Nation & World

Government reopens after deal struck by unusual bipartisan group

Democrats back down on GOP promise to take up 'Dreamers' immigration policy

WASHINGTON — In the end, it was neither the self-proclaimed deal making President Donald Trump nor seasoned congressional leaders who found a path to end — at least for now — the government shutdown.

Rather, the agreement emerged from a fledgling caucus of impassioned moderates from both political parties who, if they aren’t sidelined in days ahead by a partisan resurgence, could grow into a new power center in the Senate.

The House and Senate approved a compromise Monday to extend government spending until Feb. 8, clearing the way for government offices to reopen Tuesday.

The deal, which was signed off on by Trump, also reauthorizes the Children’s Health Insurance Program for six years and rolls back several health care taxes.

“I am pleased that Democrats in Congress have come to their senses,” Trump said in a statement. He vowed to “work toward solving the problem of very unfair illegal immigration.”

The deal was struck by 30 or so senators calling themselves the Common Sense Caucus.

Now many lawmakers in both parties hope the moderate group will continue to exert its influence to break the logjam, though a few ideological factions were plotting how to stamp it out.

Democrats, in particular, need to hold the center together to quickly craft an immigration deal to protect “Dreamers,” as the party comes under criticism from its progressive wing.


Liberals complained Senate Minority Leader Charles E. Schumer, D-N.Y., and others folded by agreeing to reopen the government after three days without extracting a firm commitment from the Republicans.

The Senate voted overwhelmingly, 81-18, to pass the three-week spending bill. In the House, Speaker Paul D. Ryan, R-Wis., marshaled his majority for approval, 266-150, with six Republicans and 144 Democrats opposed.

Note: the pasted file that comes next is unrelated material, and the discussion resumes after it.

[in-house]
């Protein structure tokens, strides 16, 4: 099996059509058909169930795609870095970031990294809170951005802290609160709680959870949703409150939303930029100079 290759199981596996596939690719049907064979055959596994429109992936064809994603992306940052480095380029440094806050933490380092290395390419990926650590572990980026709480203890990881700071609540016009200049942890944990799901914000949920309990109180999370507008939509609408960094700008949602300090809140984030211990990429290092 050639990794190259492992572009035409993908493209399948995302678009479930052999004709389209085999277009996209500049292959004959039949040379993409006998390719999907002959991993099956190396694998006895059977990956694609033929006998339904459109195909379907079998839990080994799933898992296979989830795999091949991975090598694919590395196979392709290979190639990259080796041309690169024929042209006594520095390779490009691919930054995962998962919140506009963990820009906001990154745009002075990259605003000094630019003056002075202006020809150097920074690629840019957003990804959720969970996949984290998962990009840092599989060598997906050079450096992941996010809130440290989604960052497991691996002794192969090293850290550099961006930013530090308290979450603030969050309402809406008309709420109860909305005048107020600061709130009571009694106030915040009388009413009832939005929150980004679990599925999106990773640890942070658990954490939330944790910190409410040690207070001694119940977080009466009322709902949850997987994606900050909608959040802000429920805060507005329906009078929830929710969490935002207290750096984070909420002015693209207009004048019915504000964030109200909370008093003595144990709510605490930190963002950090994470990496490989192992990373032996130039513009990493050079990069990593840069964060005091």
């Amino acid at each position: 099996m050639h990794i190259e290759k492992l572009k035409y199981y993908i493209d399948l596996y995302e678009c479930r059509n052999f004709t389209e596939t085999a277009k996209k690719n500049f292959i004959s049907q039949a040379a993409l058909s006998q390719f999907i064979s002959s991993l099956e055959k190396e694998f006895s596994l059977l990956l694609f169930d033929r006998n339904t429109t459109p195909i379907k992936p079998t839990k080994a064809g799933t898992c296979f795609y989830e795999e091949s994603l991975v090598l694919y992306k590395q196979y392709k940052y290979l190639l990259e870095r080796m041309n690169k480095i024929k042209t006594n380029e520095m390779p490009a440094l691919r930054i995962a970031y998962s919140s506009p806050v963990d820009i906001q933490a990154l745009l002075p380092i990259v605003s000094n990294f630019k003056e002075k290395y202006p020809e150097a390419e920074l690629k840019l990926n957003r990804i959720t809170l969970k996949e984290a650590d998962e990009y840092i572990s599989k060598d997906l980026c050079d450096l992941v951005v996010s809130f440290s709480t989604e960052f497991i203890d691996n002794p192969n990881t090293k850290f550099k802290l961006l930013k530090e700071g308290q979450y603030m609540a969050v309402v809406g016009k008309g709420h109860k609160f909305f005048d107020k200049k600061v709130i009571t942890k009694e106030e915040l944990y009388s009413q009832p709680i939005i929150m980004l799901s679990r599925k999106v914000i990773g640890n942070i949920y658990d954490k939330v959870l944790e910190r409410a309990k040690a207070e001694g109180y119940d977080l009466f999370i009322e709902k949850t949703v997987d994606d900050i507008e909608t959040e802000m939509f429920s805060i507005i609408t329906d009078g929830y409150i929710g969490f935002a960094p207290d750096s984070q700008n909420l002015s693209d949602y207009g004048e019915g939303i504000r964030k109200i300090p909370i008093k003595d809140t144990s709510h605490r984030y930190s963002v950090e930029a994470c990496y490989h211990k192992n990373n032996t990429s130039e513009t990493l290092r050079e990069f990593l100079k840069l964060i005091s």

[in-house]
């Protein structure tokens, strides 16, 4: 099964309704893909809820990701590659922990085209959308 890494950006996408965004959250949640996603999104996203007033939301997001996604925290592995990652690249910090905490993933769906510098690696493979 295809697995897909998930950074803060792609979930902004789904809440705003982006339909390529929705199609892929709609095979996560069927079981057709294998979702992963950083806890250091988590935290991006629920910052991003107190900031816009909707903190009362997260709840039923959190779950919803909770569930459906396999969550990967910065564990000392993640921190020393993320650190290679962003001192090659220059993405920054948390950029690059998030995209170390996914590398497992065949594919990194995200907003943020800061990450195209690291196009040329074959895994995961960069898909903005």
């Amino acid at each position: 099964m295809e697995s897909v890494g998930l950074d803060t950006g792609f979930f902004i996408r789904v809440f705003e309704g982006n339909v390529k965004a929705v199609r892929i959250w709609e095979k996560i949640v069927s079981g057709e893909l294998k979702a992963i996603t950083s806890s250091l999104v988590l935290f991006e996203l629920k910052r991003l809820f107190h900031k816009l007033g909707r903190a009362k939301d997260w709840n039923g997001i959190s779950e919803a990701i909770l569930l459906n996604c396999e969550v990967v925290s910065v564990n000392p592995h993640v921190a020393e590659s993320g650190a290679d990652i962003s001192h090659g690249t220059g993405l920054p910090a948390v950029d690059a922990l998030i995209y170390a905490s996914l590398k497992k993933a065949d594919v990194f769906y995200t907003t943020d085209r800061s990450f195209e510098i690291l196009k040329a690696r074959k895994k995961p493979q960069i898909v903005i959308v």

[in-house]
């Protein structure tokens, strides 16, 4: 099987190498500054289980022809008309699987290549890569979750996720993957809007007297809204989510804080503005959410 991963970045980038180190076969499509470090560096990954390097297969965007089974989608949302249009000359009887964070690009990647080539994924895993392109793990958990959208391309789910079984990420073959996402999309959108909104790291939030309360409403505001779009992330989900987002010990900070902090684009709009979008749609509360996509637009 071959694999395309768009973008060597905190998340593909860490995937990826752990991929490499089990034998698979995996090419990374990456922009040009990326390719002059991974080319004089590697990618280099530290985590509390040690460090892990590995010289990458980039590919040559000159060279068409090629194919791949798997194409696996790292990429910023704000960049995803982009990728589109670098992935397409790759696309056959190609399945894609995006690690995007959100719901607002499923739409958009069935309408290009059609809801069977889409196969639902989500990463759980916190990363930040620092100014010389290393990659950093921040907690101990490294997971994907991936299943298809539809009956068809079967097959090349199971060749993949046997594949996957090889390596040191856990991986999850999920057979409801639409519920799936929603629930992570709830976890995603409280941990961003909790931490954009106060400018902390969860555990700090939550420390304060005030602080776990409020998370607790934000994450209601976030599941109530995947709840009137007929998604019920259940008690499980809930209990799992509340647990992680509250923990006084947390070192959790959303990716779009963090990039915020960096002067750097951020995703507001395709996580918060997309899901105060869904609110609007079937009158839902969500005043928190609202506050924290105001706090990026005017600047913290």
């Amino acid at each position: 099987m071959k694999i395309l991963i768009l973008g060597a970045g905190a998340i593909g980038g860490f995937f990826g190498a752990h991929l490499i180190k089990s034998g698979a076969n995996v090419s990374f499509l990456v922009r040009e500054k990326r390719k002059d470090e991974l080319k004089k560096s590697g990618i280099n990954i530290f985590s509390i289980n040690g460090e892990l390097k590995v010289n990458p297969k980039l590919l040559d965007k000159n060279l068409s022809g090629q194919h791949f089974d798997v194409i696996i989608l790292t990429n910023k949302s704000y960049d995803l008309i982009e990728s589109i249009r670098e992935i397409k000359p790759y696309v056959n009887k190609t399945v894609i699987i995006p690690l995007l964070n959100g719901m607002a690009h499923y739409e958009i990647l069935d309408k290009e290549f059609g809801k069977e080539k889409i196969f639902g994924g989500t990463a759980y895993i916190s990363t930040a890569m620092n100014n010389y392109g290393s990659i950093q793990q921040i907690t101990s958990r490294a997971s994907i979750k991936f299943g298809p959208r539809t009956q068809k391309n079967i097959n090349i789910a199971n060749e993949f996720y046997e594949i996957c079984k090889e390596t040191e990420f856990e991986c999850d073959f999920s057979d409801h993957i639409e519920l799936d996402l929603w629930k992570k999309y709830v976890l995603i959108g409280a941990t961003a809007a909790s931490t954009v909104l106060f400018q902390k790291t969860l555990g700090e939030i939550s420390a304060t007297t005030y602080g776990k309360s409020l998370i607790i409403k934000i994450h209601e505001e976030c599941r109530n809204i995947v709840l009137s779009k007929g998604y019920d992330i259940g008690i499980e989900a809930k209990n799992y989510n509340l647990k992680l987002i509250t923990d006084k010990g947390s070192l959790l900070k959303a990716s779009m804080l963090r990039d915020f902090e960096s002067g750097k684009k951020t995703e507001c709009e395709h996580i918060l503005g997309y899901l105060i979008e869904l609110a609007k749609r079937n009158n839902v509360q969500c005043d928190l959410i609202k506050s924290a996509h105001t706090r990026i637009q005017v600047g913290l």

In return for Democrats’ support, Senate Majority Leader Mitch McConnell, R-Ky., agreed to consider legislation to help Dreamers as part of an immigration compromise that also is likely to include border security and other measures. Protections against the deportation of Dreamers will end March 5 because Trump is terminating the Obama-era Deferred Action for Childhood Arrivals program.

“Now comes the test, the real test, of whether we can get this done,” said Sen. Richard J. Durbin, D-Ill.

He promised Democrats would not relent. “To all the Dreamers who are watching today: Don’t give up,” he said.

Those promises, though, were met with skepticism by advocates for the nearly 700,000 young people who were brought to the United States illegally when they were children.

“It’s official: Chuck Schumer is the worst negotiator in Washington,” said Murshed Zaheed, political director of CREDO, an advocacy group. He said any plan that relies on GOP leaders to keep their promises is “doomed to fail.”

Trump capitalized on the divisions, declaring “Democrats caved,” in a fundraising email.


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Democrats initially were cool to McConnell’s offer when it was presented Sunday, wanting more than a promise.

Fifteen Democrats, including California Sens. Kamala Harris and Dianne Feinstein, and other leading liberals, voted to continue the filibuster, as did Sen. Bernie Sanders, the Vermont independent. Two Republicans, Sens. Rand Paul of Kentucky and Mike Lee of Utah, who oppose spending levels, voted with them.

McConnell initially offered a measured tone ahead of the vote, refraining from accusing Democrats of putting “illegal immigration” ahead of the country’s needs, as he had much of the weekend. But after the vote, he resumed blasting Democrats.

Even so, he promised to give immigration a fair airing. “Let me be clear: This immigration debate will have a level playing field at the outset, and an amendment process that is fair to all sides,” he said.

For many, the gatherings of the Common Sense Caucus in the office of Sen. Susan Collins, R-Maine, offered a glimpse of how a new Senate could break from partisanship to govern.

The group included red state Democrats, Sens. Joe Manchin, D-Va.; Heidi Heitkamp, D-N.D., and Joe Donnelly, D-Ind., and others such as Sens. Bill Nelson, D-Fla., and Amy Klobuchar, D-Minn. all up for re-election in the fall.

Among the Republicans were dealmakers Sens. Lamar Alexander and Bob Corker of Tennessee and Arizona Sen. Jeff Flake, but also newer brokers like Sen. Cory Gardner, R-Colo., who is running the GOP’s re-election committee, and Sen. Mike Rounds, R-S.D., a former governor.

The path ahead, though, remains difficult with some 17 days to reach consensus on major issues, including spending levels, disaster relief and opioid funding.


The immigration debate will be most daunting, reminiscent of 2013 when the Senate passed an ambitious immigration overhaul only to see it ignored by the GOP-led House as “amnesty.”

The Tribune Washington Bureau and Washington Post contributed.

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